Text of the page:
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February 18, 2022
7 min read

Common Challenges Faced by Scrum Teams

Scrum is a simple and lightweight Agile methodology but does come with real-life challenges that most of the Scrum teams have to deal with at different stages.
Anton Versal
Anton Versal
Learn about common challenges faced by scrum teams

Scrum seems simple to set up and a lightweight Agile methodology that organizations can easily get started with, but it's not that straightforward to master. Scrum does promise enhancements in the overall team's speed, problem-solving skills, quality products, and timely deliveries. However, there are many real-life challenges that Scrum teams have to deal with as they adopt the Scrum framework. In this article, we will discuss some of the most common challenges faced by the Scrum teams.

10 Common Challenges Faced by Scrum Teams

No matter the size or nature of the Scrum team, there are always a few sets of challenges the teams have to deal with when they are trying to leverage Scrum to expedite business value. Here's a look at 10 common challenges that most Scrum teams face during their Scrum-oriented development journey:

1. Resistance to Change

The very first challenge Scrum teams face is the resistance to change. It is always a struggling hassle to change organizational culture to something different that most employees are not well-educated about. Moreover, it becomes a bigger challenge if the organization is already having success with the traditional approach.

Scrum requires an organization to change its quarterly or half-yearly releases to weekly-based iterative releases, thereby demanding a complete shift in the development approach. Employees who don't want to disrupt their current routines or are unfamiliar with potential outcomes with the Scrum framework show significant resistance. So, the first challenge for Scrum teams is to bring everyone on board and address the resistive comments with convincing answers.

2. Struggle Creating Releasable Product Every Sprint

Scrum requires that after every sprint session, the team delivers a releasable version of the product. However, often teams struggle to create a releasable product version every sprint due to challenges mentioned in this article or other challenges raised due to organizational level Scrum adoption. Whatever hurdles block the team to create a releasable product, the Scrum Master and the Team have to fight through them and try their best to deliver a releasable product version every sprint.

3. Unavailability of Product Owner

In Scrum, the Product Owner has a key role to play, as he manages the product backlog and tries to maximize the product's value. However, many teams are found to struggle with the unavailability of the Product Owner. If the Product Owner is not engaging with the team properly and contributing its inputs in team meetings, then the team will not be able to proceed with the product backlog in an optimal way. Therefore, an organization must ensure continuous availability of the Product Owner to the Scrum team.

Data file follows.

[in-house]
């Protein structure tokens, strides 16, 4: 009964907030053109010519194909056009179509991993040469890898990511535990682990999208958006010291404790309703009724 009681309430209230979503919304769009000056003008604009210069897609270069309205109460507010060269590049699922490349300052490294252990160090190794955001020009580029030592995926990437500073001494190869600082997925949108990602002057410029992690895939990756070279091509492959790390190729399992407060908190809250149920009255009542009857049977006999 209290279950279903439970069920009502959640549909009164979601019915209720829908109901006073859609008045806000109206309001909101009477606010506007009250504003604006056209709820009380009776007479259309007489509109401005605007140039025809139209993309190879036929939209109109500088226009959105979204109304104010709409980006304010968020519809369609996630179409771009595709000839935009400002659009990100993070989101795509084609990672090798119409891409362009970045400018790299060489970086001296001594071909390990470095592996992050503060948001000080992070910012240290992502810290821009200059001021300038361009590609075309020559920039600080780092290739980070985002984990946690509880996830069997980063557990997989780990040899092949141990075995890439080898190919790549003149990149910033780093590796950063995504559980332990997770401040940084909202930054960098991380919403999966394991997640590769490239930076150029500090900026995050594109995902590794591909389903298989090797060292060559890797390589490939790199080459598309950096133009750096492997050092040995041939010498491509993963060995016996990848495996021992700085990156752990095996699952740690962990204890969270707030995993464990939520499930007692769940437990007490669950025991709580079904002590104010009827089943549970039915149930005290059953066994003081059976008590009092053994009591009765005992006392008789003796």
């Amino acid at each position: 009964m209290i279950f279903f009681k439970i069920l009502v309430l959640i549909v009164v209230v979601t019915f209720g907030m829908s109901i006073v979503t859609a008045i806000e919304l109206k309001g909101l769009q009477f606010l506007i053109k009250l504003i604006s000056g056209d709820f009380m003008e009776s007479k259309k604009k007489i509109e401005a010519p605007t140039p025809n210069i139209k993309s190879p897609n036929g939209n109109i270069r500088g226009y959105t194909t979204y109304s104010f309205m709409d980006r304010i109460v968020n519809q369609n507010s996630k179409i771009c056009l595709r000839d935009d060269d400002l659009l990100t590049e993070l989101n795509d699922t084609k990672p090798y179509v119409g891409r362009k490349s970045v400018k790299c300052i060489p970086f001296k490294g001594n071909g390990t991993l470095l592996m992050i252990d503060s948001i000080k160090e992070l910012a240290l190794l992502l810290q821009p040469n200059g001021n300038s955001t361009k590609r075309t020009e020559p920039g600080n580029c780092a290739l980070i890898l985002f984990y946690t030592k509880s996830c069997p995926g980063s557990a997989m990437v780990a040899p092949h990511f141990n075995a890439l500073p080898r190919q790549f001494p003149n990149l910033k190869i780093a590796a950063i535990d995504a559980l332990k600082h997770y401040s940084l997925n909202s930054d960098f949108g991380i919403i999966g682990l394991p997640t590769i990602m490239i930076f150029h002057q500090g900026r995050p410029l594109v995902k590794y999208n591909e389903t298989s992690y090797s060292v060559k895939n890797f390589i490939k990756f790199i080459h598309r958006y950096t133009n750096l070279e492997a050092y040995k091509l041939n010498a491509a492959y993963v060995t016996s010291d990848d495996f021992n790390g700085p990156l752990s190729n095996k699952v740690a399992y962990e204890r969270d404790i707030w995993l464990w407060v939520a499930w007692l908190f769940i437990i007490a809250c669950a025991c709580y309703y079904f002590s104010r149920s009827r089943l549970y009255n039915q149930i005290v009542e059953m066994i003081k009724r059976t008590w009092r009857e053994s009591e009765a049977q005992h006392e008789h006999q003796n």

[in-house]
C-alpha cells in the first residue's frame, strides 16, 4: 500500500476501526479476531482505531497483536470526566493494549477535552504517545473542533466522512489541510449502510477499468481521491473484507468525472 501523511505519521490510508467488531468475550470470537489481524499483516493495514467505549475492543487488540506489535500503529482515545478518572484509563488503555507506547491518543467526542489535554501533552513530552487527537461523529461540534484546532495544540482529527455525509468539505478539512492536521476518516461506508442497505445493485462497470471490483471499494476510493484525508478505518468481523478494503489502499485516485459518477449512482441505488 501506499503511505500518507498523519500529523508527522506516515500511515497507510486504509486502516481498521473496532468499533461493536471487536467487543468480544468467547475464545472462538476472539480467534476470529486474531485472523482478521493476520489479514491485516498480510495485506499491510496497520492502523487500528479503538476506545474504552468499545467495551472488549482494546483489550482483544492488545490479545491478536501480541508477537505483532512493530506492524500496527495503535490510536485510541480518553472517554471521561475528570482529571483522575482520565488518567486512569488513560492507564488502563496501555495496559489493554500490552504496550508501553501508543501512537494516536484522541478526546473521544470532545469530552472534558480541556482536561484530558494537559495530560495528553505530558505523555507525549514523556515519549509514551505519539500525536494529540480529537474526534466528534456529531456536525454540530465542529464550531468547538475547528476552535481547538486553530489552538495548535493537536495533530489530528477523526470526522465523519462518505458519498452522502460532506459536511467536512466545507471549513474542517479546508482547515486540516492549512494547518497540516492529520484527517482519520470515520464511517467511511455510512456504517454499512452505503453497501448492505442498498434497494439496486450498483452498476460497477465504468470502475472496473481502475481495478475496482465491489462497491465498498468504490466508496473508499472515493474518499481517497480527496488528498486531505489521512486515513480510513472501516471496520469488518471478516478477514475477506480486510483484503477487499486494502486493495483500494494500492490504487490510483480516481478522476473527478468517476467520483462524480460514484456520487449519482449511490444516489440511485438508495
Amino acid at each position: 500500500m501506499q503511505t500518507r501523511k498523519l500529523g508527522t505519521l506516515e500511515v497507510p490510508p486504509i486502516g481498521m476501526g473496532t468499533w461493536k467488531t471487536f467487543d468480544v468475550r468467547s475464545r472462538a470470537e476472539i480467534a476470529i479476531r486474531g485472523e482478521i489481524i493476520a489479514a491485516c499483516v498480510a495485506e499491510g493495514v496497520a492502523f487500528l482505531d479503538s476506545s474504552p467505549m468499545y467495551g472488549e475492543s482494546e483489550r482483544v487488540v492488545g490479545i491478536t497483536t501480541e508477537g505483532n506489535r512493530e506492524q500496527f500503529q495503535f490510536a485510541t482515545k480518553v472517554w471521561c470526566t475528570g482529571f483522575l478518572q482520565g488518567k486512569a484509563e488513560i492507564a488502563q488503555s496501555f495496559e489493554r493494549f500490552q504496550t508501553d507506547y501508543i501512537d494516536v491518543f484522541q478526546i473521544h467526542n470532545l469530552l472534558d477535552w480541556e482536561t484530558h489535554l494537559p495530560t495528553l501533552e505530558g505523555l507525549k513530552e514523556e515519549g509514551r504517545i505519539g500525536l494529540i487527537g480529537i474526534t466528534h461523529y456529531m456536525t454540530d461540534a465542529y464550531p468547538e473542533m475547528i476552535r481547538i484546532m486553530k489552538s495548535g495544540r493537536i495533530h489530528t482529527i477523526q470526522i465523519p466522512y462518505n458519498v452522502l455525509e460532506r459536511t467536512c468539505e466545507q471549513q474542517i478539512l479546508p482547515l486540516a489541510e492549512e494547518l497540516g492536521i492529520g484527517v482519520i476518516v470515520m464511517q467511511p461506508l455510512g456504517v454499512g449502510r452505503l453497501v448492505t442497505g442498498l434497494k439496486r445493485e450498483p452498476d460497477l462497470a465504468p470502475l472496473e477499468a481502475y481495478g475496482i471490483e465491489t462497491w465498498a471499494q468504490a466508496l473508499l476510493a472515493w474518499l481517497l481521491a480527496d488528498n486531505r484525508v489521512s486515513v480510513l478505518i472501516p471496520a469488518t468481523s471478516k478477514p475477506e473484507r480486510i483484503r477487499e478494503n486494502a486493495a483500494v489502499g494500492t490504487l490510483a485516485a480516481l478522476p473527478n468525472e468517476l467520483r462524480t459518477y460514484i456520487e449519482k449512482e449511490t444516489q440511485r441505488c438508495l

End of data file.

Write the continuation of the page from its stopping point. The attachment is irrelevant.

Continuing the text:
4. No to Minimal Access to Key Stakeholders and Users

Since organizations have long been practicing Waterfall methodology, they don't properly acknowledge the value direct access to key stakeholders and users can bring to the development team. However, it is important for the Scrum team to have direct access to the users (in case they belong inside the organization) or have direct access to user analytics (in case they belong outside the organization). When a Scrum team has access to key stakeholders and users, the team can get direct and quick feedback from them during release planning, sprint review, and similar other stages.

Most of the time, teams struggle when it comes to accessing users. In fact, Product Owner unavailability along with no access to users make the team blind about the product business value. This can in turn compromise the product quality and significant loss of resources. Therefore, it is important for an organization to make key stakeholders and users accessible to the Scrum team.

5. Struggles with Sprint Length

There is no such thing as a standard or perfect sprint length. As per the Scrum rule, the sprint length should not exceed 4 weeks. The ideal length of the sprint is between 2-3 weeks. The sprint length is decided by the Scrum team based on the efforts required to deliver that sprint. However, teams are seen struggling with inadequate sprint duration, especially those teams that are new to the Scrum framework. Usually, unexpected hurdles, improper estimation of sprint length, or slow progress from some members lead to this problem. The two possible ways to address this challenge include using previous sprints as a reference while estimating the length of similar sprints and adding some extra time to the sprint to address uncertainties.

6. Lack of Training